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RE: Seismic Design

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In a steel building built for earthquake country, a lay-person might be able to notice the larger, more complicated connections between the beams and columns of the lateral-load resisting frames – probably at the perimeter of the building, or else the prominent presence of diagonal braces.

 

Nels Roselund, SE

South San Gabriel, CA

njineer(--nospam--at)att.net


From: Barry H. Welliver [mailto:barrywelliver2(--nospam--at)earthlink.net]
Sent: Monday, August 29, 2005 7:04 AM
To: seaint(--nospam--at)seaint.org
Subject: RE: Seismic Design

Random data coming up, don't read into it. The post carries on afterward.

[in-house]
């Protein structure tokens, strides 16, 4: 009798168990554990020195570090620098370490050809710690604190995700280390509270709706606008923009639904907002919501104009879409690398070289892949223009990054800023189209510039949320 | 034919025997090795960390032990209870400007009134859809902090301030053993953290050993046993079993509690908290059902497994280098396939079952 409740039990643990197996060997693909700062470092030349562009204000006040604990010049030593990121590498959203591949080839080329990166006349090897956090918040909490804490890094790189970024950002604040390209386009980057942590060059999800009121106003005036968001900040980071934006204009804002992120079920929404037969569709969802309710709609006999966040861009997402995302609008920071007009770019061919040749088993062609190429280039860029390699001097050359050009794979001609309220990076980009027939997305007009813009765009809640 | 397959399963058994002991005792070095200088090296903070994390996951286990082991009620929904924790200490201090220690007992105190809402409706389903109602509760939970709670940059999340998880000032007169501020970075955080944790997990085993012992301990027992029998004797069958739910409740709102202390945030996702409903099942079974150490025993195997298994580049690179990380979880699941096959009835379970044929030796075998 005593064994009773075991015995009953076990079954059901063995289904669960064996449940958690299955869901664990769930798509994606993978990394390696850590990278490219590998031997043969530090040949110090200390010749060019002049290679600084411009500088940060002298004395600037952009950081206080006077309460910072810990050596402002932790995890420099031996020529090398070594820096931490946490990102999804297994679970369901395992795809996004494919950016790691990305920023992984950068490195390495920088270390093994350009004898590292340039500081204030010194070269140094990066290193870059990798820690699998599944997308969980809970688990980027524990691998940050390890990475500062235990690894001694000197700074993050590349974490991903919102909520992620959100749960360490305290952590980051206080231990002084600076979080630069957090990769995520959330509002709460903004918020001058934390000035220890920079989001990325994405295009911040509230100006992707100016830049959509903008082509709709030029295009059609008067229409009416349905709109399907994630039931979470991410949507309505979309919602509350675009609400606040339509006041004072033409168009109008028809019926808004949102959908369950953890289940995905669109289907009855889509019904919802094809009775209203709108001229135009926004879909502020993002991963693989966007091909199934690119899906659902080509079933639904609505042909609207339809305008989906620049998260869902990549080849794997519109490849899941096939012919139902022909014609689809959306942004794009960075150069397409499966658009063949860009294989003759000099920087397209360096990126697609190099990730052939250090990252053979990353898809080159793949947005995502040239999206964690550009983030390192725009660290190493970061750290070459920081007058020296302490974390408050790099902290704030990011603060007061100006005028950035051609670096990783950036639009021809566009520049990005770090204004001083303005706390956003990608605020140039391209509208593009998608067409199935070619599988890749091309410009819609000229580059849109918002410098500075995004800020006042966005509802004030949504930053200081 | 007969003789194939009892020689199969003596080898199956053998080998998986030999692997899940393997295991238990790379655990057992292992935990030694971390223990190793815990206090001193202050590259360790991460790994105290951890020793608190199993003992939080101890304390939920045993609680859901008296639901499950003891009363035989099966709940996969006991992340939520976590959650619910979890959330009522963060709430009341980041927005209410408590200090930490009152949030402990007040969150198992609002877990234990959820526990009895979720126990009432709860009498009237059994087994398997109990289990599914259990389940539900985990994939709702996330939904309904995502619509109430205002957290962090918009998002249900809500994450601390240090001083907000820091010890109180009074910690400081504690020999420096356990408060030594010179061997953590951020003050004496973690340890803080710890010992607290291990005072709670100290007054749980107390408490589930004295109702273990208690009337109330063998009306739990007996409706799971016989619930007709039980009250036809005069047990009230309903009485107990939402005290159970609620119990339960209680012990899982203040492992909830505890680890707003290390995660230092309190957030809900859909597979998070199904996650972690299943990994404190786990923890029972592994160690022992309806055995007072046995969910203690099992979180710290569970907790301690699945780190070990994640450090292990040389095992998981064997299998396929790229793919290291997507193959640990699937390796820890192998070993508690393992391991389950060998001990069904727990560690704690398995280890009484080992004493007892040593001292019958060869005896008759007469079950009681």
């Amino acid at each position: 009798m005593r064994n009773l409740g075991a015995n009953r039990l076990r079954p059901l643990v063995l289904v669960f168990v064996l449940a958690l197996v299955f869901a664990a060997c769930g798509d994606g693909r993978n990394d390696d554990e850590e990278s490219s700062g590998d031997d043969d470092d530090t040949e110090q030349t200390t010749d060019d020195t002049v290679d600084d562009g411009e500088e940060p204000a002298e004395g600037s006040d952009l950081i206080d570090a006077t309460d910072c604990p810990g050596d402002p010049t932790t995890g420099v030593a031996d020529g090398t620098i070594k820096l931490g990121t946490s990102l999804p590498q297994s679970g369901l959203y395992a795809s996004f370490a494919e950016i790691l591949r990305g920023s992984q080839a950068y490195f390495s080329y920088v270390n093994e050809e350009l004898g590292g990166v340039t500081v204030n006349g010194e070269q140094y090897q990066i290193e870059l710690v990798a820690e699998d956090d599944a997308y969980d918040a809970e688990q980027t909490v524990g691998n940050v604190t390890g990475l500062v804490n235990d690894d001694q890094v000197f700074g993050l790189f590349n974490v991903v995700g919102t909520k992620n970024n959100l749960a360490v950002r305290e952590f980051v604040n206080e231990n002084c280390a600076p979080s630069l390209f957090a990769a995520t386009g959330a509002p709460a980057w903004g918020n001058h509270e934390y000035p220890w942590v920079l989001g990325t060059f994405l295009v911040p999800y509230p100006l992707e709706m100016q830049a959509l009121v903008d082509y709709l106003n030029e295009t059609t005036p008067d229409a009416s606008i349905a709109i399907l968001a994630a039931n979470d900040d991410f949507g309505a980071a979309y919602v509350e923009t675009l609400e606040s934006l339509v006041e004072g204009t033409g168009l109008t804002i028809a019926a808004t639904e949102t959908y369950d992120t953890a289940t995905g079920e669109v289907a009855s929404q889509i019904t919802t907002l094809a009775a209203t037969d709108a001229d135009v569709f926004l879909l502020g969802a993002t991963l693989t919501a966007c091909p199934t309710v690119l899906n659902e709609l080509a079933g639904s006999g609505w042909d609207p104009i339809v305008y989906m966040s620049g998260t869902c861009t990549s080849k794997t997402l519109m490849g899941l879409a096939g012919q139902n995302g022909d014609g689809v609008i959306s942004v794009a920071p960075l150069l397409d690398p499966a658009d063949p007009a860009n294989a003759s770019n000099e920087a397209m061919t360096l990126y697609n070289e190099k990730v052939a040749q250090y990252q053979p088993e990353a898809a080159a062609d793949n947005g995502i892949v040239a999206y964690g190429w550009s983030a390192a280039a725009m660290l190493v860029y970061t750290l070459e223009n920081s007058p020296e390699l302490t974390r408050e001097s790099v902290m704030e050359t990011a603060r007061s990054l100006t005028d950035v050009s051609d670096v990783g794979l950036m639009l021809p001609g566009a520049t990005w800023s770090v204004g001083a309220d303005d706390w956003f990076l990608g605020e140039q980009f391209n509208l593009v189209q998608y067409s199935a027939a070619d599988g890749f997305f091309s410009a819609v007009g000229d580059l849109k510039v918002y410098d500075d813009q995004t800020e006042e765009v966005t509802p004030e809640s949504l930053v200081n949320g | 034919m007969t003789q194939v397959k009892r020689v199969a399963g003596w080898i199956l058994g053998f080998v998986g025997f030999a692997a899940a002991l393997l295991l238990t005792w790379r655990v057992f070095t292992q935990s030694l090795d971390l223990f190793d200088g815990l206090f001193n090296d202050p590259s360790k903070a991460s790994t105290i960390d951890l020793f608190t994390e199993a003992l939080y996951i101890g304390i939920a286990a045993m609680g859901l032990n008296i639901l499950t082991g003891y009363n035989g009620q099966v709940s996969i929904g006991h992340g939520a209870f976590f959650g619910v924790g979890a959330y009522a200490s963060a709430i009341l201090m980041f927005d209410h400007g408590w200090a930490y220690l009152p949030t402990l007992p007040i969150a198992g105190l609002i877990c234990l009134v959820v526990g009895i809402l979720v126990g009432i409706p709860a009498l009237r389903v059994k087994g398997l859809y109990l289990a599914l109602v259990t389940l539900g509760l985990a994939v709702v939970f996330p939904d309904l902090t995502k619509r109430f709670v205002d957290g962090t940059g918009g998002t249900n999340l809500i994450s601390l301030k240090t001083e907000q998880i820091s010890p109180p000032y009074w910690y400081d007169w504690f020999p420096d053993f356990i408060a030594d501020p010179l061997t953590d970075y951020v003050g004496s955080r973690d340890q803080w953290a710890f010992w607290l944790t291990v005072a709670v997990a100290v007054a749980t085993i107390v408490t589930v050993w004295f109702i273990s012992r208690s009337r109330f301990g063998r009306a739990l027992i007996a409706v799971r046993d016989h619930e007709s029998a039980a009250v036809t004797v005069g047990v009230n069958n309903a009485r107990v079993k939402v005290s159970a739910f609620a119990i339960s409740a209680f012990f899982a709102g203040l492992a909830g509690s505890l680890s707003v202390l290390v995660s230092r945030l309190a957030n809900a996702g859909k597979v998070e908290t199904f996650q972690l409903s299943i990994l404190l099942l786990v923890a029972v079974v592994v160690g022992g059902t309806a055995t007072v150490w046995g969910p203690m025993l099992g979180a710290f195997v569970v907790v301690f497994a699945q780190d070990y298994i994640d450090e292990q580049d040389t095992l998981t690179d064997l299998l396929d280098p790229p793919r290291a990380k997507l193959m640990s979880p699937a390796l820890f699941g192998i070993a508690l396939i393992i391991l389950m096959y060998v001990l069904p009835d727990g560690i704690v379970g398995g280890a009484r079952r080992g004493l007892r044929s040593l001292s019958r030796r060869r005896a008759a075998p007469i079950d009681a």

Slightly smaller windows.

 

Barry H. Welliver

barrywelliver2(--nospam--at)earthlink.net

 


From: GSKWY(--nospam--at)aol.com [mailto:GSKWY(--nospam--at)aol.com]
Sent: Sunday, August 28, 2005 9:40 AM
To: seaint(--nospam--at)seaint.org
Subject: Re: Seismic Design

 

Okay, stepping back a little, say you were trying to describe the difference between a building in San Francisco and one where you didn't need to design for either wind or seismic.

 

I.e. you are comparing a building where lateral load controls to one where gravity load controls.

 

If someone looked at the two buildings during construction, after they had been topped out, but before any exterior cladding, etc. had been put up,  what would they notice as being different about the two buildings.

 

Assume it's a 20-story office building.

 

Gail Kelley